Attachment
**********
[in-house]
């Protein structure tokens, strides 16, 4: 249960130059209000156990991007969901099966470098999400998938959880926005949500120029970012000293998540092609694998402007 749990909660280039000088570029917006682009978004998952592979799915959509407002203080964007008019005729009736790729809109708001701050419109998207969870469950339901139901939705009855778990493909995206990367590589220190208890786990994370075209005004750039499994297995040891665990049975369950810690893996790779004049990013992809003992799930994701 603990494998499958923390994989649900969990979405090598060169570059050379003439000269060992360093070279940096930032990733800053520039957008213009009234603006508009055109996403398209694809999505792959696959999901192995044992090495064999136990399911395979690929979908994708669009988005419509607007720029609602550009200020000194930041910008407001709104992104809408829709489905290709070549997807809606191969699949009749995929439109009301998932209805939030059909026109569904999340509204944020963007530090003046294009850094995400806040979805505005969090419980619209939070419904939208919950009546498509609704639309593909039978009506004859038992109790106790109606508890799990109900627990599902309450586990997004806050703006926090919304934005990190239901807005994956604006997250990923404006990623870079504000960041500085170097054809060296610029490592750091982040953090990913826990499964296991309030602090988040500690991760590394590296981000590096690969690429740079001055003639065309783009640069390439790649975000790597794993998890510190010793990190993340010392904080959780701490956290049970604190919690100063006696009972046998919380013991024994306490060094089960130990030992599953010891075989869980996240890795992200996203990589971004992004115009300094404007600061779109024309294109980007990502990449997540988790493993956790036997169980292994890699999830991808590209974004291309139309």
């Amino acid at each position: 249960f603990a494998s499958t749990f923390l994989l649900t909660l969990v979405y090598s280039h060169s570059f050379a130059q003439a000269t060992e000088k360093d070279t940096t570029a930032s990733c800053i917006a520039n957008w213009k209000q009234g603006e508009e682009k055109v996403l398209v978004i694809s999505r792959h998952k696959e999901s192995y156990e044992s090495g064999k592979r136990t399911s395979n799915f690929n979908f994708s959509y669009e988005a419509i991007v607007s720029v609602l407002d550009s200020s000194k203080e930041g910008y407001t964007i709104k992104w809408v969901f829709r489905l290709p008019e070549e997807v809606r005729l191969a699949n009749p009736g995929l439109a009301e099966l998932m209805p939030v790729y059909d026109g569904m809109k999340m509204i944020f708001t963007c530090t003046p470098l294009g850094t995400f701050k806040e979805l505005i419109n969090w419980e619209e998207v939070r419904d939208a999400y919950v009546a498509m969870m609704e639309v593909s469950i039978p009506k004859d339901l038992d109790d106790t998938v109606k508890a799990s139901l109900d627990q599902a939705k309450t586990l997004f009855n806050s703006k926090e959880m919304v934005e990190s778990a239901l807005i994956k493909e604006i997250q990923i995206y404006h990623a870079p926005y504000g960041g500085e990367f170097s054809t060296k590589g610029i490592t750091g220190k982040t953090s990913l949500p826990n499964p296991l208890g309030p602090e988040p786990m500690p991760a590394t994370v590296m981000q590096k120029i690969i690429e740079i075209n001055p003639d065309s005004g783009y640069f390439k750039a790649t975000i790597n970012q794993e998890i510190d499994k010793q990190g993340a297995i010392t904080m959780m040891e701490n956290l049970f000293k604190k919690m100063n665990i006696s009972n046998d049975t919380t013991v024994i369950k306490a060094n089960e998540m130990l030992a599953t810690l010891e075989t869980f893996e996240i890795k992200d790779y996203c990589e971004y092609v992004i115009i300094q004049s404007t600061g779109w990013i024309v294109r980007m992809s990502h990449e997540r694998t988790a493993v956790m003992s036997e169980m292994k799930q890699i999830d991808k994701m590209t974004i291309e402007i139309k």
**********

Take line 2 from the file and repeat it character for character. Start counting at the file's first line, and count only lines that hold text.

């Protein structure tokens, strides 16, 4: 249960130059209000156990991007969901099966470098999400998938959880926005949500120029970012000293998540092609694998402007 749990909660280039000088570029917006682009978004998952592979799915959509407002203080964007008019005729009736790729809109708001701050419109998207969870469950339901139901939705009855778990493909995206990367590589220190208890786990994370075209005004750039499994297995040891665990049975369950810690893996790779004049990013992809003992799930994701 603990494998499958923390994989649900969990979405090598060169570059050379003439000269060992360093070279940096930032990733800053520039957008213009009234603006508009055109996403398209694809999505792959696959999901192995044992090495064999136990399911395979690929979908994708669009988005419509607007720029609602550009200020000194930041910008407001709104992104809408829709489905290709070549997807809606191969699949009749995929439109009301998932209805939030059909026109569904999340509204944020963007530090003046294009850094995400806040979805505005969090419980619209939070419904939208919950009546498509609704639309593909039978009506004859038992109790106790109606508890799990109900627990599902309450586990997004806050703006926090919304934005990190239901807005994956604006997250990923404006990623870079504000960041500085170097054809060296610029490592750091982040953090990913826990499964296991309030602090988040500690991760590394590296981000590096690969690429740079001055003639065309783009640069390439790649975000790597794993998890510190010793990190993340010392904080959780701490956290049970604190919690100063006696009972046998919380013991024994306490060094089960130990030992599953010891075989869980996240890795992200996203990589971004992004115009300094404007600061779109024309294109980007990502990449997540988790493993956790036997169980292994890699999830991808590209974004291309139309």